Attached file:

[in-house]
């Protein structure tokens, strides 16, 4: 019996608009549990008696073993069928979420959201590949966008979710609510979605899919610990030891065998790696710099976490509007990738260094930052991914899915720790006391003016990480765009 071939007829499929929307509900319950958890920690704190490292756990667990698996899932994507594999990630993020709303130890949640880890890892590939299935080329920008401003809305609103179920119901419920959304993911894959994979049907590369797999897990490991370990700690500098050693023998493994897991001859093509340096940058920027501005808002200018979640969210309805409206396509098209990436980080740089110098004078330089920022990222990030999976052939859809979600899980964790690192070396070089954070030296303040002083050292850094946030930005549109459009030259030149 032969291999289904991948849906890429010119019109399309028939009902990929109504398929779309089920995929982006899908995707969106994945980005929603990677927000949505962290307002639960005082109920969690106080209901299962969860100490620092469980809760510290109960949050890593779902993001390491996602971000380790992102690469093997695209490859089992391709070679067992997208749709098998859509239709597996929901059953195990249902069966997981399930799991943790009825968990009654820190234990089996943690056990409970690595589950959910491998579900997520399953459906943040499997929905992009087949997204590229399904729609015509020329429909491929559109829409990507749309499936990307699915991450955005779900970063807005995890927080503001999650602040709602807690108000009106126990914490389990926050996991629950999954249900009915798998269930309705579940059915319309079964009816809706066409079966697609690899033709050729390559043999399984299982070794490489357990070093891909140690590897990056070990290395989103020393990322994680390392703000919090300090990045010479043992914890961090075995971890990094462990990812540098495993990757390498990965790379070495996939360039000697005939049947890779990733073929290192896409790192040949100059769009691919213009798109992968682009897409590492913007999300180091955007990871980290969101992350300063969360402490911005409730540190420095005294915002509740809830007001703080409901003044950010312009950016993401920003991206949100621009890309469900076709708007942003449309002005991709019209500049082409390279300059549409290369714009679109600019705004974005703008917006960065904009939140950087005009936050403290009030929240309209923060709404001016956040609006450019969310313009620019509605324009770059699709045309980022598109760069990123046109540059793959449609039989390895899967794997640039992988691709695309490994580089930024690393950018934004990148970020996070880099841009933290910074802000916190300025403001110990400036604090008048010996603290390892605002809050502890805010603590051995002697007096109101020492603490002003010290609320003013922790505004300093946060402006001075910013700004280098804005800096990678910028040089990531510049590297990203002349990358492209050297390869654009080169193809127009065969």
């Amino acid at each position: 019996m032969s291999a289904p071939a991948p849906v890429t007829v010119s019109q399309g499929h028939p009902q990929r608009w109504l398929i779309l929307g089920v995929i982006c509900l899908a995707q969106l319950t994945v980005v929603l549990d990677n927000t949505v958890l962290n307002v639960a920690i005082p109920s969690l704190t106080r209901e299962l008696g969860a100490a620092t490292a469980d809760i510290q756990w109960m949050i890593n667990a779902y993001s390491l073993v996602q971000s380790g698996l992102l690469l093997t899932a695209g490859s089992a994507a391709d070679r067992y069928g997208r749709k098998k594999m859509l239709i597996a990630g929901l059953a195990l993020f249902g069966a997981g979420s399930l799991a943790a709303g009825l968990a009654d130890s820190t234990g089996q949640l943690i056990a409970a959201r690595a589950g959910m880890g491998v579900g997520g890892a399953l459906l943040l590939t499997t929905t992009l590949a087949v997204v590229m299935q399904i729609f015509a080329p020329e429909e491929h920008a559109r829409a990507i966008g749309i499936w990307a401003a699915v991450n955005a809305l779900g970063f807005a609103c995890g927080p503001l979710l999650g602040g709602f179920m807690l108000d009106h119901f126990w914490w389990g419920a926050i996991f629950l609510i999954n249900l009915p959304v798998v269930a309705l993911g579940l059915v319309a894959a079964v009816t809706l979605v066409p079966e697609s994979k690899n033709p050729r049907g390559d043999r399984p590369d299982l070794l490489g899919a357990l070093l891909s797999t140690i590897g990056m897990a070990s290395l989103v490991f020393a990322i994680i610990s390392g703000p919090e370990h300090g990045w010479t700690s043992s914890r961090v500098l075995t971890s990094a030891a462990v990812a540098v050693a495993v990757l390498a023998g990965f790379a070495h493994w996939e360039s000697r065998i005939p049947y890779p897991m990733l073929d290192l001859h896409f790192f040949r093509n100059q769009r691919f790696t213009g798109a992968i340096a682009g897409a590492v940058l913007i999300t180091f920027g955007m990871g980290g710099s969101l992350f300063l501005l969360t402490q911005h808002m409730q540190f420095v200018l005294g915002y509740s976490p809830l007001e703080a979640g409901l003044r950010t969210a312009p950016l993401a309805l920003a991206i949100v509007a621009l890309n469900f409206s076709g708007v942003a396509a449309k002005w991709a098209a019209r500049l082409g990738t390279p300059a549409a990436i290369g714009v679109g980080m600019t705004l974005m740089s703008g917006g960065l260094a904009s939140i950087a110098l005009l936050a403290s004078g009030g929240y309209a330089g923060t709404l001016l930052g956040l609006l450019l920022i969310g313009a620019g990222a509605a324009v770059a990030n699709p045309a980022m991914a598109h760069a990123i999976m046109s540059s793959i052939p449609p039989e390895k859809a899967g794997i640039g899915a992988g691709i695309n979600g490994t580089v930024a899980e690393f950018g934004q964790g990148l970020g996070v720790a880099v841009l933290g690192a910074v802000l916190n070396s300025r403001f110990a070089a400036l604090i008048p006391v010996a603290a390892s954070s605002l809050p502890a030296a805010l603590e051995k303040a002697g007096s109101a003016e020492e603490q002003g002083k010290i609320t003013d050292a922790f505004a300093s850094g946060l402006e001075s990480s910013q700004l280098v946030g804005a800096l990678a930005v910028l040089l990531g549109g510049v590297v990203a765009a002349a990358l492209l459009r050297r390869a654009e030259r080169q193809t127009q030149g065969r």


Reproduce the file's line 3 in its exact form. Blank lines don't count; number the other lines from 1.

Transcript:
């Amino acid at each position: 019996m032969s291999a289904p071939a991948p849906v890429t007829v010119s019109q399309g499929h028939p009902q990929r608009w109504l398929i779309l929307g089920v995929i982006c509900l899908a995707q969106l319950t994945v980005v929603l549990d990677n927000t949505v958890l962290n307002v639960a920690i005082p109920s969690l704190t106080r209901e299962l008696g969860a100490a620092t490292a469980d809760i510290q756990w109960m949050i890593n667990a779902y993001s390491l073993v996602q971000s380790g698996l992102l690469l093997t899932a695209g490859s089992a994507a391709d070679r067992y069928g997208r749709k098998k594999m859509l239709i597996a990630g929901l059953a195990l993020f249902g069966a997981g979420s399930l799991a943790a709303g009825l968990a009654d130890s820190t234990g089996q949640l943690i056990a409970a959201r690595a589950g959910m880890g491998v579900g997520g890892a399953l459906l943040l590939t499997t929905t992009l590949a087949v997204v590229m299935q399904i729609f015509a080329p020329e429909e491929h920008a559109r829409a990507i966008g749309i499936w990307a401003a699915v991450n955005a809305l779900g970063f807005a609103c995890g927080p503001l979710l999650g602040g709602f179920m807690l108000d009106h119901f126990w914490w389990g419920a926050i996991f629950l609510i999954n249900l009915p959304v798998v269930a309705l993911g579940l059915v319309a894959a079964v009816t809706l979605v066409p079966e697609s994979k690899n033709p050729r049907g390559d043999r399984p590369d299982l070794l490489g899919a357990l070093l891909s797999t140690i590897g990056m897990a070990s290395l989103v490991f020393a990322i994680i610990s390392g703000p919090e370990h300090g990045w010479t700690s043992s914890r961090v500098l075995t971890s990094a030891a462990v990812a540098v050693a495993v990757l390498a023998g990965f790379a070495h493994w996939e360039s000697r065998i005939p049947y890779p897991m990733l073929d290192l001859h896409f790192f040949r093509n100059q769009r691919f790696t213009g798109a992968i340096a682009g897409a590492v940058l913007i999300t180091f920027g955007m990871g980290g710099s969101l992350f300063l501005l969360t402490q911005h808002m409730q540190f420095v200018l005294g915002y509740s976490p809830l007001e703080a979640g409901l003044r950010t969210a312009p950016l993401a309805l920003a991206i949100v509007a621009l890309n469900f409206s076709g708007v942003a396509a449309k002005w991709a098209a019209r500049l082409g990738t390279p300059a549409a990436i290369g714009v679109g980080m600019t705004l974005m740089s703008g917006g960065l260094a904009s939140i950087a110098l005009l936050a403290s004078g009030g929240y309209a330089g923060t709404l001016l930052g956040l609006l450019l920022i969310g313009a620019g990222a509605a324009v770059a990030n699709p045309a980022m991914a598109h760069a990123i999976m046109s540059s793959i052939p449609p039989e390895k859809a899967g794997i640039g899915a992988g691709i695309n979600g490994t580089v930024a899980e690393f950018g934004q964790g990148l970020g996070v720790a880099v841009l933290g690192a910074v802000l916190n070396s300025r403001f110990a070089a400036l604090i008048p006391v010996a603290a390892s954070s605002l809050p502890a030296a805010l603590e051995k303040a002697g007096s109101a003016e020492e603490q002003g002083k010290i609320t003013d050292a922790f505004a300093s850094g946060l402006e001075s990480s910013q700004l280098v946030g804005a800096l990678a930005v910028l040089l990531g549109g510049v590297v990203a765009a002349a990358l492209l459009r050297r390869a654009e030259r080169q193809t127009q030149g065969r």